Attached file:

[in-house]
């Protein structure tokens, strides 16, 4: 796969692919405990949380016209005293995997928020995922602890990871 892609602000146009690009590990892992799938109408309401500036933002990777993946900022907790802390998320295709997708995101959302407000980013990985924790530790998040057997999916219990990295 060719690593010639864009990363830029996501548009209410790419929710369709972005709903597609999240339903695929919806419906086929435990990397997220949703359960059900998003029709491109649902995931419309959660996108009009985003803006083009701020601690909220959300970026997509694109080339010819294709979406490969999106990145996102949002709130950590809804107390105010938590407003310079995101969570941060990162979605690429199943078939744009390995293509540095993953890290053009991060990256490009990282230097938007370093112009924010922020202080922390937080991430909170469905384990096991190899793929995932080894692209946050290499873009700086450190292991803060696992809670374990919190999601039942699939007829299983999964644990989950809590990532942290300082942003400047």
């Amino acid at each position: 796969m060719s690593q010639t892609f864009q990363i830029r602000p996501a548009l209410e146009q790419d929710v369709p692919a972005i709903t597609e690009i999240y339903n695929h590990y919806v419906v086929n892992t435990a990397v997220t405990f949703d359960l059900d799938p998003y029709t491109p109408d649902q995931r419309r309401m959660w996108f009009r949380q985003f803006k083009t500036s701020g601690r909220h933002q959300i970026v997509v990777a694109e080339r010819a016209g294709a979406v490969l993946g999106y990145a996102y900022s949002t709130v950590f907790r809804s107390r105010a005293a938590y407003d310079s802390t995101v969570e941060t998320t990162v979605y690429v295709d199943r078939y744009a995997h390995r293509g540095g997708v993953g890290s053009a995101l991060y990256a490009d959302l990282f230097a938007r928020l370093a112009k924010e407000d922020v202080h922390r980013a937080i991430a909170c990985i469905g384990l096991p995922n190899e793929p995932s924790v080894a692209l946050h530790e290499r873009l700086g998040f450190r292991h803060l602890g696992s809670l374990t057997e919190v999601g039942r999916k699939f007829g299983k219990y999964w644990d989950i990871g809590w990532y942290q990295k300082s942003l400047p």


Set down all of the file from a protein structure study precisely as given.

[in-house]
């Protein structure tokens, strides 16, 4: 796969692919405990949380016209005293995997928020995922602890990871 892609602000146009690009590990892992799938109408309401500036933002990777993946900022907790802390998320295709997708995101959302407000980013990985924790530790998040057997999916219990990295 060719690593010639864009990363830029996501548009209410790419929710369709972005709903597609999240339903695929919806419906086929435990990397997220949703359960059900998003029709491109649902995931419309959660996108009009985003803006083009701020601690909220959300970026997509694109080339010819294709979406490969999106990145996102949002709130950590809804107390105010938590407003310079995101969570941060990162979605690429199943078939744009390995293509540095993953890290053009991060990256490009990282230097938007370093112009924010922020202080922390937080991430909170469905384990096991190899793929995932080894692209946050290499873009700086450190292991803060696992809670374990919190999601039942699939007829299983999964644990989950809590990532942290300082942003400047």
């Amino acid at each position: 796969m060719s690593q010639t892609f864009q990363i830029r602000p996501a548009l209410e146009q790419d929710v369709p692919a972005i709903t597609e690009i999240y339903n695929h590990y919806v419906v086929n892992t435990a990397v997220t405990f949703d359960l059900d799938p998003y029709t491109p109408d649902q995931r419309r309401m959660w996108f009009r949380q985003f803006k083009t500036s701020g601690r909220h933002q959300i970026v997509v990777a694109e080339r010819a016209g294709a979406v490969l993946g999106y990145a996102y900022s949002t709130v950590f907790r809804s107390r105010a005293a938590y407003d310079s802390t995101v969570e941060t998320t990162v979605y690429v295709d199943r078939y744009a995997h390995r293509g540095g997708v993953g890290s053009a995101l991060y990256a490009d959302l990282f230097a938007r928020l370093a112009k924010e407000d922020v202080h922390r980013a937080i991430a909170c990985i469905g384990l096991p995922n190899e793929p995932s924790v080894a692209l946050h530790e290499r873009l700086g998040f450190r292991h803060l602890g696992s809670l374990t057997e919190v999601g039942r999916k699939f007829g299983k219990y999964w644990d989950i990871g809590w990532y942290q990295k300082s942003l400047p």